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Poila Baisakh: Bengali New Year

About the Naba Barsho Celebrations and Bengali Culture


Celebrating Pohela Boishak.
Kazi Tahsin Agaz (Apurbo)
The Bengali New Year celebration is popularly known as 'Poila Baisakh' (Bengali poila = first, Baisakh = the first month of the Bengali Calendar). It's the first day of the Bengali New Year, which usually falls in mid-April every year.

Traditional 'Naba Barsho' Celebrations

It's only the 15th century by the Bengali calendar, and Bengalis are fast forgetting the traditional ways to celebrate the 'Naba Barsho' (Beng. naba = new, barsho = year). However, people still wear new clothes, exchange sweets and pleasantries among friends and acquaintances. Younger people touch the feet of elders and seek their blessings for the coming year. There's also a custom of wearing gem-studded rings to appease the stars and planets! Near and dear ones send gifts and greeting cards to each other. These are often handmade, and based on local theme, or they may be costly ones from international brands, like Hallmark or Archies Greetings. Free Bengali New Year greetings e-cards are also available online.

Panjika, the Bengali Almanac!

As the year draws to a close, Bengalis throng to the bookstall to book a copy of Panjika, the Bengali almanac. It's a rather fat yearlong handbook to help you find festival timings, favorable days, auspicious dates for anything from wedding to housewarming, from starting a journey to launching a business and more. Panjika publishing is a big business in Kolkata with Gupta Press, PM Bagchi, Benimadhab Seal and Rajendra Library vying with each other for their share of the Bangla Almanac pie. The Panjika comes in several sizes - directory, full, half and pocket. Panjikas have come of age with innovative content, like phone numbers of hospitals, doctors and police stations, religious festival timings for people abroad - in Bangladesh, US and UK - all in local time, making them veritable hot cakes for the Bengali diaspora. Although the English calendar has gained precedence over the Bengali Calendar over the years, almost all events in rural Bengal takes place according to the Bengali calendar. Baisakh also ushers in the beginning of the new agricultural season in Bengal.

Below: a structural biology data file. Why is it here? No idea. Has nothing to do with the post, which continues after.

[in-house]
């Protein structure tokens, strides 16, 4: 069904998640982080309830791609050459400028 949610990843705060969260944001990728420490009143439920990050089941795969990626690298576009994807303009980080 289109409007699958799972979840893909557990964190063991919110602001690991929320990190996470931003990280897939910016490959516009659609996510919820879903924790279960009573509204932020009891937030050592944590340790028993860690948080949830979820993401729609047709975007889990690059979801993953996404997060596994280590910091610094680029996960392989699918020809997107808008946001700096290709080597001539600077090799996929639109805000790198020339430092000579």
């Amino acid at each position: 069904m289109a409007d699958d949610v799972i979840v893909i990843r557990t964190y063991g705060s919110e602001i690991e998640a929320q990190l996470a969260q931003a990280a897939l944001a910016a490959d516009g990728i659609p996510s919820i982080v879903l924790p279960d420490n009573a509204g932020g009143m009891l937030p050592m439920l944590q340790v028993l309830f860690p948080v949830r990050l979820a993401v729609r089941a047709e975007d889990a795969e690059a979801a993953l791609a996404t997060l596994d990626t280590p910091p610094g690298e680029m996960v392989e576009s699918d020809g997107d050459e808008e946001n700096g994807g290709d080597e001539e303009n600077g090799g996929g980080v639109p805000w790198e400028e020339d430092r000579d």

Bengali Year-end Fairs

Hindus throughout Bengal celebrate the year-end or 'Chaitra Sankranti' with some exciting fairs and festivals like Gajan and Charak. Traditional Charak Mela, which includes some really savage spiritual acrobatics, is held across small and big towns in West Bengal, culminating in Latu Babu-Chhatu Babur Bazar in North Kolkata on the last day of the year, and the day after at Konnagar, venue of Bengal's only 'Basi Charaker Mela'.

Haal Khata for Traders in Bengal

For Bengali traders and shop owners, Poila Baisakh is Haal Khata time - an auspicious day to 'open' the ledger. Ganesh and Lakshmi Puja are solemnized in almost all shops and business centers, and regular customers are formally invited to attend the evening party. To consumers, it may not always be something to look forward to, for Haal Khata also means settling of all outstanding dues of the preceding year.

Bengali New Year Cuisine

The Bengali penchant for gormandizing good food comes through best on Poila Baisakh. Household kitchens exude the aroma of freshly prepared Bengali delicacies, especially sweet dishes, because it's thought to be a good omen to start the year with mishtanna or traditional sweets such as Rosogollas, Payesh, Sandesh, Kalakand and Ras Malai. The New Year cuisine for lunch, of course, contains various preparations of fish and rice. Those who prefer to go out to eateries get to have some pure pleasantries for the palate, and other mouthwatering culinary dalliances.

Poila Boishakh Celebrations in India & Bangladesh

There is a subtle difference between the way Bangladesh and West Bengal ring in the New Year. Although Poila Baisakh is very much a part of the Hindu calendar, 'Naba Barsho' is a national festival for the Islamic State of Bangladesh, and a distinctly greater exuberance marks the festivities in this part of Bengal. While it's Poila Boishakh in West Bengal, it's 'Pahela Baisakh' in Bangladesh. It's a public holiday in Kolkata, but in Dhaka, even newspaper offices remain closed for the Bengali New Year.

One thing that's common to both sides of the border is ushering in the New Year with Rabindra Sangeet or Tagore's musical invocation Esho Hey Baisakh Esho Esho (Come Baisakh, Come O Come!), or the relatively obscure composition Aaj Ranashaje Bajiye Bishan Esheche Esheche Baisakh.

Dhaka denizens start early at daybreak with public celebrations of Poila Baisakh at the Ramna Maidan. Most Kolkatans prefer to celebrate it under the cultural masquerade of music and dance. Kolkata's film town Tollygunge celebrates the New Year with the auspicious mahurat functions of Bengali movies, a traditional part of Poila Baisakh at Tollywood, Bengal's center of filmmaking. The city witnesses several special programs on the occasion, and the places that attract most people are Nandan, the Calcutta Town Hall, New Market and the Maidan.

Don't forget to wish your Bengali friends "Shubho Naba Barsho!" (Happy New Year!) on Poila Boishakh, mid-April every year.

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